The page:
Vulnerability reduction technologies for large maritime composite structures

The use of composite material to reduce the structural weight has earned an increase of importance to the maritime sector. A reduction in weight can lead to several synergy effects such as lower operational costs, improved stability properties and greater cargo capacity. On the other hand, composites are vulnerable to fire. The material is combustible and will lose its load-carrying capacity at the early stage of a fire compared with steel. To cope with this, technical solutions for reducing this vulnerability are imperative. This is one of the objectives in a recent research project, Convince, in which SSPA has been a partner.

The Convince project is a military research project, financed by the European Defence Agency, EDA. It started in 2007 and is still running. The project involves several companies and research institutes from six countries with the aim of finding vulnerability reduction technologies for large maritime composite structures. The participants have done a lot of work and this article does not intend to reflect the whole project, only highlight some of the areas where SSPA was involved.

The participating countries have different focuses. Sweden and Norway are looking at vulnerability reduction technology for a fully composite naval ship, whereas some of the others are focusing on a composite superstructure on a hull made of steel. The general approach is divided into two work packages after the primary and secondary weapon effects: blast and fire. Although this is a military project, several of the outcomes are also valid for non-military applications.

Normally, large naval ships are made of steel. Some of the benefits with steel are the fact that it is not combustible and that it is weldable. The advantage with non-combustible materials when it comes to limiting a fire is obvious and a well-crafted weld between, for example, a bulkhead and a deck, can be as strong as the base material. A fully composite ship must have sufficient overall fire safety, even if the material it’s made from is combustible. To cope with this, an overall risk based assessment must be done to show equivalent safety.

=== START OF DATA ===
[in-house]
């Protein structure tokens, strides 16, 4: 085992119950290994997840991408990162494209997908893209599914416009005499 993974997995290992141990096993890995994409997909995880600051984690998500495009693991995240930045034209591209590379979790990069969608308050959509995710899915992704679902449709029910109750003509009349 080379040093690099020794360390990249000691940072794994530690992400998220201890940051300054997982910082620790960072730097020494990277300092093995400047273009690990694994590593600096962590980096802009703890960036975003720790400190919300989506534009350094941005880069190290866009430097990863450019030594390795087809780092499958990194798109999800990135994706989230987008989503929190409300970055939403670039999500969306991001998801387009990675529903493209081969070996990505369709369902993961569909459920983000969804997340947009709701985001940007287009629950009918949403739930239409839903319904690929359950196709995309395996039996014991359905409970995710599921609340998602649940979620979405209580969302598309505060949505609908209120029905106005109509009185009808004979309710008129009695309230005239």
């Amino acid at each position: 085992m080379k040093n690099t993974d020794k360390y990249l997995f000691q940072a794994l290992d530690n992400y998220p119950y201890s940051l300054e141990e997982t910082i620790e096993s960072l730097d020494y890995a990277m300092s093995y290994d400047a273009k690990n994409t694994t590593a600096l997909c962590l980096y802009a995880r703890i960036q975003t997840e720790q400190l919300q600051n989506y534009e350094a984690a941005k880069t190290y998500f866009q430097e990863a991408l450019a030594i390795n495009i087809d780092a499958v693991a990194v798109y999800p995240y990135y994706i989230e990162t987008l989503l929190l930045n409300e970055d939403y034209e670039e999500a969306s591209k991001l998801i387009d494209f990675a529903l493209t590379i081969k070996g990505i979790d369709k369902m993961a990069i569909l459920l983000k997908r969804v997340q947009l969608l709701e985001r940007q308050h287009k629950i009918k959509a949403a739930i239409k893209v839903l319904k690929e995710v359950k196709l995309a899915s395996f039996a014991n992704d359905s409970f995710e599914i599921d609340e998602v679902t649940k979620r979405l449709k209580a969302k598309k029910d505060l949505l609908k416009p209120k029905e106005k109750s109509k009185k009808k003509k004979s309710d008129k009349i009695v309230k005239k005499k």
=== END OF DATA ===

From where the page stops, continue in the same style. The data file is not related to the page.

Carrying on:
To limit damage longitudinally in a ship in the event of an internal blast, the bulkheads must be strong. Of course the joint between the bulkhead and the deck also needs to resist the forces involved. In a steel ship this joint is simply welded with sufficient strength. In a composite ship however, a traditional composite joint between a bulkhead and a deck is relatively weak and another solution for the joint is needed if the bulkhead is to be blast resistant.


Use of internal structure instead of fire-stiffeners.

Residual strength after fire

In the case of a fire in a compartment of a composite ship there is a major risk that the bulkhead loses its load-carrying capacity due to the high temperature. Therefore these bulkheads are usually fitted with special reinforcements. 

The reinforcements have usually been composite beams glued or laminated on to the bulkhead, known as fire-stiffeners. Using these reinforcements the time before collapse is increased.

However, in the Convince project some of the bulkheads need to be blast resistant as well. To withstand the load from a blast, the bulkhead is designed to allow very large deformation to carry the blast pressure load as a membrane. It is probably more complicated to design reinforcements that will allow this large deformation and still remain attached to the bulkhead after an internal blast. Therefore another approach to achieve the required fire protection is suggested by SSPA.

Do not look at the damaged bulkhead alone. Develop a global ship FEM model to show what happens with both global and local strength in the case of damage due to a fire in one or more compartments. If necessary, use interior structural members near the damaged bulkhead to prevent the deck collapsing.

The suggested approach can be summarized in nine steps:

1. Determine speed requirements after the damage has occurred e.g. five knots in a rough sea.
2. Make a strip-calculation to get the global bending moment and the global shear force for the reduced speed.
3. Determine the deck loads, either actual or from the classification society.
4. Decide the extent of the damage caused by the fire and which bulkheads and decks that don’t carry load anymore.
5. Apply global bending, global shearing and deck loads to the damaged ship model.